Sunday, 16 December 2018 11:33

The Geography Of Laughter And Remembering

Written by  Priscilla K. Garatti

I stood in line to pay for my groceries at Walmart, the items already on the black belt that would send the eggs and baby spinach and balsamic vinegar to the cashier.  I sensed someone behind me and turned around.  A brown-skinned man held the smallest bike I'd ever seen--a pink and white Minnie Mouse bow nestled between the handle bars.  Petite training wheels were attached to each side of the back tire.  The man beamed, his smile as bright as the little white bike seat.  I smiled back and motioned for him to go in front of me.  He hesitated, then put the minuscule bike on the floor and rolled it down to the cashier.  As he passed me, he said, "For my daughter."  The man reached into his pants pocket and pulled out his wallet and paid cash.  I couldn't help but overhear the cost.  It was more than I'd have guessed.  But this gift was perfect and gloriously pink.  Worth every penny.  The man picked up the bike and cradled it in his arms.  He then turned to me, and we looked at each other for a brief moment.  I was close enough to his face so that I could see smile lines etched around his shining eyes.  He said, "Thank you."  I replied, "Merry Christmas."   

Later in the week, I sat with another man in my counseling office.  A professional man, with an expensive haircut.  I could see lines around his eyes too--worry lines.  Words and tears spilled simultaneously.  For the first time in his life, the man spoke of a father who had neglected him, been absent from the home.  The man looked at me and asked, "How can I still be so emotional about my father decades later?"  We processed many of his feelings, and he'd never considered the perspective of that brave boy who survived the pain--the resilience of s little boy who'd had to muster enough strength to make it to adulthood.  "I guess I just never looked at my childhood that way," he said.  "This changes everything.  It wasn't about me.  It wasn't that I was unlovable.  It was more about my dad than me."  I could almost see the light bulb blinking in his head.  The man smiled through his tears.  "This is great.  This is great.  But, Priscilla, what if I get stuck?  Start going backward and blaming myself for the mess in my life?"  I said, "I know you are a man of faith in God, so when you get stuck, think of crossing the border into a new territory.  It is a safe place, the place of laughter and remembering.  It's a location where God is laughing and smiling because He is so delighted with you. He's remembering all your milestones and rejoicing over you, his beloved boy.  The new thought when you are stuck is to remember that you are the much-loved child."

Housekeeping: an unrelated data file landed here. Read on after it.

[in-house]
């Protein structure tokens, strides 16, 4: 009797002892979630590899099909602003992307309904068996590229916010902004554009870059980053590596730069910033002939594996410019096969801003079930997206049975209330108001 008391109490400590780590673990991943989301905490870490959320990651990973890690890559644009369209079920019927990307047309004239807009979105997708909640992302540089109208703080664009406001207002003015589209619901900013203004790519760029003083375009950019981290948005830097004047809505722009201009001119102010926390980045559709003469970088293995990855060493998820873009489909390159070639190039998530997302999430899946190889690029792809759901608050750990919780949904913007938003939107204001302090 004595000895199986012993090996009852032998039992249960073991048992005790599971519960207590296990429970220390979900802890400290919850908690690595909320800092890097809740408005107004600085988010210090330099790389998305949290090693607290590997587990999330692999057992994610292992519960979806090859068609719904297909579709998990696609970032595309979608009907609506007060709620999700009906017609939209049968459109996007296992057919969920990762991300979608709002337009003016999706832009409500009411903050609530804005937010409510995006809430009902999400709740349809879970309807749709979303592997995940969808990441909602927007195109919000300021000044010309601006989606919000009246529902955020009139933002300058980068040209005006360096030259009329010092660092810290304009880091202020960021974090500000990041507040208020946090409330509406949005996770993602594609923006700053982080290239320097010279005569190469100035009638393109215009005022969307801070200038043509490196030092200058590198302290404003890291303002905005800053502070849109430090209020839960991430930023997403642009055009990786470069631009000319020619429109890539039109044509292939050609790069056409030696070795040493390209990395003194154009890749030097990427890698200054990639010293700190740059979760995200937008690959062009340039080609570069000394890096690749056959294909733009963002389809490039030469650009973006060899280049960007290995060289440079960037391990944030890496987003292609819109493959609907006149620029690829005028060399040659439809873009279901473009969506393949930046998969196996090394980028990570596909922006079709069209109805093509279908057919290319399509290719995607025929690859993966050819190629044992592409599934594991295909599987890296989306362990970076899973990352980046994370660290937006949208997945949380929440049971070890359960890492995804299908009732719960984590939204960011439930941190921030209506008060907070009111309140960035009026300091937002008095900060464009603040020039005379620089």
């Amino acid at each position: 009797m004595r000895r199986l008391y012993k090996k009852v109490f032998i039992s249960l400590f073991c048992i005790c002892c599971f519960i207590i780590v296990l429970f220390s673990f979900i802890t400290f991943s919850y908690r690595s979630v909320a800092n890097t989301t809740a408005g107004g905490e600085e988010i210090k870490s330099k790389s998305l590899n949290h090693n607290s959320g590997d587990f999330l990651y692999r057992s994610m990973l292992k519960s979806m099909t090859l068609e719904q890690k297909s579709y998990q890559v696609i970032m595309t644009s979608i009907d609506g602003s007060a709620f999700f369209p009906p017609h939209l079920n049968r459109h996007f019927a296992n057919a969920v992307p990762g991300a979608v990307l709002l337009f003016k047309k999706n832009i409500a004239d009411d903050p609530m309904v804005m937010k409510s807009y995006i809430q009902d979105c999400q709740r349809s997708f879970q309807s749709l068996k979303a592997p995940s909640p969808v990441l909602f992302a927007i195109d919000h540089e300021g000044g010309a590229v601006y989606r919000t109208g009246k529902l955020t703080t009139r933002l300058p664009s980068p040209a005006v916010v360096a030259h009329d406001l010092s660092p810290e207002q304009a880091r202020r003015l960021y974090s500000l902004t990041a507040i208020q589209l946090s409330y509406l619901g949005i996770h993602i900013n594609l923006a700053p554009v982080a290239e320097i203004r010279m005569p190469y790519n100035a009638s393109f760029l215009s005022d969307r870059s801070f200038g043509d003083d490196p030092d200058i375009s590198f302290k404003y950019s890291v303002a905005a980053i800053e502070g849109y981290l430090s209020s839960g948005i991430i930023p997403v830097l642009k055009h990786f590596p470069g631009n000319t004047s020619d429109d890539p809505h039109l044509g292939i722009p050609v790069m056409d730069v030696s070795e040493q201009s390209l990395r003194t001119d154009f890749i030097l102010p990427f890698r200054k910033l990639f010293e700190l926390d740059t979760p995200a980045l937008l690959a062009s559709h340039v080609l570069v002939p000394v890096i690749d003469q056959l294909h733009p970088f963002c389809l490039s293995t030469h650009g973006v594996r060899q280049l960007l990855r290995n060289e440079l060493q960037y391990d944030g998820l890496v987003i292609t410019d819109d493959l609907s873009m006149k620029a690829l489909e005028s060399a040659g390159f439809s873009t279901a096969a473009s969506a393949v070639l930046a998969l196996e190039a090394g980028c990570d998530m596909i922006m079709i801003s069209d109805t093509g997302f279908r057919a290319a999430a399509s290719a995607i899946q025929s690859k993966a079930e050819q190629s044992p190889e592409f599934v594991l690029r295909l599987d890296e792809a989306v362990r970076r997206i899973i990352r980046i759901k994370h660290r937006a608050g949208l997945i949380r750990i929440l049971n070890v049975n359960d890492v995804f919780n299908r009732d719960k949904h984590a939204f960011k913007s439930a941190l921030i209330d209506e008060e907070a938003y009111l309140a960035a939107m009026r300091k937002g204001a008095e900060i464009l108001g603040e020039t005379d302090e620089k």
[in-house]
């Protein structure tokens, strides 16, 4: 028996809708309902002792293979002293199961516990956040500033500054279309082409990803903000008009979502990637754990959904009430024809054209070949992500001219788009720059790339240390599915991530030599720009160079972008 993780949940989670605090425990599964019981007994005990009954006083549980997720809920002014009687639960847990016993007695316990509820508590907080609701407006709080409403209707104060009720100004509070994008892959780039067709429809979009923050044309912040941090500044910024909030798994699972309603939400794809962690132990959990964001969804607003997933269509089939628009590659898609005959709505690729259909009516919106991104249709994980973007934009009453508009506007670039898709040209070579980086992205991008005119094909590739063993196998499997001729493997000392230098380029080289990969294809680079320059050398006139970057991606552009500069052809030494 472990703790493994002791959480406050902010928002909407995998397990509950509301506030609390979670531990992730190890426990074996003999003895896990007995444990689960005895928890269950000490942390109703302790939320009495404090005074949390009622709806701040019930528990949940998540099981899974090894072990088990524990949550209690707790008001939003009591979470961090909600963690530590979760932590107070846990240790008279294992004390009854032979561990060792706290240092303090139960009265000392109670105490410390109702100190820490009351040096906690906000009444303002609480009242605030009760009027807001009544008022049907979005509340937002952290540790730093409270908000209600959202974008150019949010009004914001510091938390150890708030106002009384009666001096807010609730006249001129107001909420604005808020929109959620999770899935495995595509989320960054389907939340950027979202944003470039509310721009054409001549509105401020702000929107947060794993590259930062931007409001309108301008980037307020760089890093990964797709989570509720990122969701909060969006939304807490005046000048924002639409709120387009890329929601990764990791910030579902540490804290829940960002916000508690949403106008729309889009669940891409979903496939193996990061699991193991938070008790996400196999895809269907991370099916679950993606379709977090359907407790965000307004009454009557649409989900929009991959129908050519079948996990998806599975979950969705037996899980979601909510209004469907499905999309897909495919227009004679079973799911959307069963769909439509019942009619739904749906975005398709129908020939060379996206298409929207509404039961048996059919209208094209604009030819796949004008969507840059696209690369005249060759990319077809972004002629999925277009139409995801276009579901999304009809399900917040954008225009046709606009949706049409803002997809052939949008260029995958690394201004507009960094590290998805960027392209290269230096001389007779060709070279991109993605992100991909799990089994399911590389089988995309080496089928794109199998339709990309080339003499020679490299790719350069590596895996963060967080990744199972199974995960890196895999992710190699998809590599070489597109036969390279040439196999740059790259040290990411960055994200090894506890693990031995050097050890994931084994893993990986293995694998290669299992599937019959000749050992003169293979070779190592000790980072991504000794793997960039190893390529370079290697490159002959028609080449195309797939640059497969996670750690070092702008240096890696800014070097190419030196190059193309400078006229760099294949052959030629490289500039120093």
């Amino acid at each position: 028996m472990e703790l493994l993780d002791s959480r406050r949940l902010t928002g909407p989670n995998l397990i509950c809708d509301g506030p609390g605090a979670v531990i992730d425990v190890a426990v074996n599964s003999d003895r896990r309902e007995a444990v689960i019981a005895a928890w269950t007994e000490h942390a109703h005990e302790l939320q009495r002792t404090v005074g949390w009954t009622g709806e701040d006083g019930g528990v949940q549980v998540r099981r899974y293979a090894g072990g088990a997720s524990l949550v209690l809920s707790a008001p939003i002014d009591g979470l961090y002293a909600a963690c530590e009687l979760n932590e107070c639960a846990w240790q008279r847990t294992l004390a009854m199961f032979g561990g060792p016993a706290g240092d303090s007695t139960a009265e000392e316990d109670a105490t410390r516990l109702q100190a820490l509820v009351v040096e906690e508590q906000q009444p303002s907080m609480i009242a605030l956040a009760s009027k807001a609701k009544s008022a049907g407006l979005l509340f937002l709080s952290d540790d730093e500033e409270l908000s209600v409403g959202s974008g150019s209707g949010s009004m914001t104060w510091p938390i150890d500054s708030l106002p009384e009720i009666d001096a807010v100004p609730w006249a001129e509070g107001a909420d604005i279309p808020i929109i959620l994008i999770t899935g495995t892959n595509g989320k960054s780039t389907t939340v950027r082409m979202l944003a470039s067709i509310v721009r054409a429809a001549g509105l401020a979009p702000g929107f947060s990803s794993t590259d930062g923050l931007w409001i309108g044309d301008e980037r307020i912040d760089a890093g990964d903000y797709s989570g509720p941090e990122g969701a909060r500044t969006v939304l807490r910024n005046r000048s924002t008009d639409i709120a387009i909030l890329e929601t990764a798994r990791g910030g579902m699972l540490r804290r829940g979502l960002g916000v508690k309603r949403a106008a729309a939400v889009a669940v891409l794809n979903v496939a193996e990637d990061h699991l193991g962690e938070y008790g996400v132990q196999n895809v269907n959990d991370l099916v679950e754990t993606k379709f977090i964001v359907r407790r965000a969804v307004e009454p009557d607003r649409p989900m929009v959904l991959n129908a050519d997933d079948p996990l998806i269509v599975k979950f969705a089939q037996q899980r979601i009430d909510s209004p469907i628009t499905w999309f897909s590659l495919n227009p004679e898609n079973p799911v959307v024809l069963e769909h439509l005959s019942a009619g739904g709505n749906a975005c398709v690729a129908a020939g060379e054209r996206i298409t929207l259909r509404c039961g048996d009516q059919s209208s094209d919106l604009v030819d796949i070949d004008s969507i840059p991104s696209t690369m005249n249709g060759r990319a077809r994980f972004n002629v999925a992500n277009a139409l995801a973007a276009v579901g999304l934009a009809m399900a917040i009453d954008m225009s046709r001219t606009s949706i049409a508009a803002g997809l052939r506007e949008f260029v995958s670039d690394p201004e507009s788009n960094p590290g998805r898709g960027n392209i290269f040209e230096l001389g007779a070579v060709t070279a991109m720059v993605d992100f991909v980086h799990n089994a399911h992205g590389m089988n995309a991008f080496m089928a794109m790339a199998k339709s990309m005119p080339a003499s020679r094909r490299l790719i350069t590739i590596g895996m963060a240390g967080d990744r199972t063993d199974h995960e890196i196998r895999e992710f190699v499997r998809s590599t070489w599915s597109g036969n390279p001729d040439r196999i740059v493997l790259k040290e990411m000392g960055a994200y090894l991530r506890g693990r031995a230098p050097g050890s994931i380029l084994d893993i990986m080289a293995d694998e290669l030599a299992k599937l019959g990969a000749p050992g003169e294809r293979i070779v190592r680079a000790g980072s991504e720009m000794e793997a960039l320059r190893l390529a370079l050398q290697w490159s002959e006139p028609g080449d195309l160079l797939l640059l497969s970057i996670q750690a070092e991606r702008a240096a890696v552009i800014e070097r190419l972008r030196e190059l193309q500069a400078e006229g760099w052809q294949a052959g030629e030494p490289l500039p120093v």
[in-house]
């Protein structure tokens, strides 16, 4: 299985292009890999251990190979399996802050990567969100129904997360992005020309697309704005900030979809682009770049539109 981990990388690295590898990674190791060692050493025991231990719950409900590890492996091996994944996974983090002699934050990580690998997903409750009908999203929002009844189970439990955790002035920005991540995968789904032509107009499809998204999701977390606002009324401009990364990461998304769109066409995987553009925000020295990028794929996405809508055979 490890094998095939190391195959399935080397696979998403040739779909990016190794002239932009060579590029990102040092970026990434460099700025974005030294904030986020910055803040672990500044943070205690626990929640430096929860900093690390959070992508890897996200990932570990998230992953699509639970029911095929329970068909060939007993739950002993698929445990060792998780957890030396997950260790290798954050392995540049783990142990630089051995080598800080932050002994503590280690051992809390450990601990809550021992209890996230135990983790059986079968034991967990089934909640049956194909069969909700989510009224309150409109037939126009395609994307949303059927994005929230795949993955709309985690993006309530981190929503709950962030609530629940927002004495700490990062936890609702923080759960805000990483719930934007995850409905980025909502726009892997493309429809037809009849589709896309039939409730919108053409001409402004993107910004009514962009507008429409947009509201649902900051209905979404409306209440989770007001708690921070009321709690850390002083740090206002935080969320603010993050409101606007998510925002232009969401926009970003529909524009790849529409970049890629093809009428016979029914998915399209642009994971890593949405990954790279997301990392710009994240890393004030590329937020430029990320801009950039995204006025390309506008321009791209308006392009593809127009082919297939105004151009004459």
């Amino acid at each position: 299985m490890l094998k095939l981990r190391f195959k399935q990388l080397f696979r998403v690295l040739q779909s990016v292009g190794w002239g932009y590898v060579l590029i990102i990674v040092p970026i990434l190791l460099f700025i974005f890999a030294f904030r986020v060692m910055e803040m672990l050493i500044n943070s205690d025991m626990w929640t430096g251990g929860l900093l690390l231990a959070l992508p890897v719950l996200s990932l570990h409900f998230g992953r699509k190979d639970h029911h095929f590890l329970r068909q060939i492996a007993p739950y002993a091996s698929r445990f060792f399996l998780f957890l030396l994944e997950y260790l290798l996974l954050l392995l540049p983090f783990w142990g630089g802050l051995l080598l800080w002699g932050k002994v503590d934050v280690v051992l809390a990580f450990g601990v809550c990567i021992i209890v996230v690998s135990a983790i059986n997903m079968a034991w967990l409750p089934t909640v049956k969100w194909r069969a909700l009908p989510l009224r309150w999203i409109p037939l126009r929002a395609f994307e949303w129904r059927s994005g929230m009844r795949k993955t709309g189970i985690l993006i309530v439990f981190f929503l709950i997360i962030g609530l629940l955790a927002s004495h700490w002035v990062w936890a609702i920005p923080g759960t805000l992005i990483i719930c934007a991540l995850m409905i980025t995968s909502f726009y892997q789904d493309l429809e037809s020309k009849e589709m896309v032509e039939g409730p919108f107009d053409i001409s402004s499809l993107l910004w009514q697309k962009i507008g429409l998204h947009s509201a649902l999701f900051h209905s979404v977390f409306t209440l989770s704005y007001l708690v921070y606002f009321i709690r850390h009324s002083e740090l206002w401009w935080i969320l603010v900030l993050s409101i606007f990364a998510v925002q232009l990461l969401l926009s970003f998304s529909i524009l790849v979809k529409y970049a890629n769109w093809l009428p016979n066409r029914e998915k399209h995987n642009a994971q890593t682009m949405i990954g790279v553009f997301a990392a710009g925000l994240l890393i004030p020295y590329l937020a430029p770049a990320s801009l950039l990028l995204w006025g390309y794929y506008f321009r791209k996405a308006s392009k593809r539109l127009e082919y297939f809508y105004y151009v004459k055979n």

It is difficult to believe that 2019 is around the corner.  That wide open space of a New Year opens before me.  Before you, dear readers.  May we receive courage to explore that territory, anticipating that this new landscape is dotted with signs of God's presence in our lives.  May we remember the man holding the pink bicycle and know that the heavenly Father takes great pleasure in giving to us.  And when we are stuck, when the world throws us painful curveballs, may we step acorss the border into the geography of laughter and remembering, knowing that we are much-loved children.  

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What Readers Are Saying

In Missing God Priscilla takes a brave and unflinching look at grief and the myriad ways in which it isolates one person from another. The characters are full-bodied and the writing is mesmerizing. Best of all, there is ample room for hope to break through. This is a must read.

Beth Webb-Hart (author of Grace At Lowtide)

winner"On A Clear Blue Day" won an "Enduring Light" Bronze medal in the 2017 Illumination Book Awards.

winnerAn excerpt from Missing God won as an Honorable Mention Finalist in Glimmertrain’s short story “Family Matters” contest in April 2010.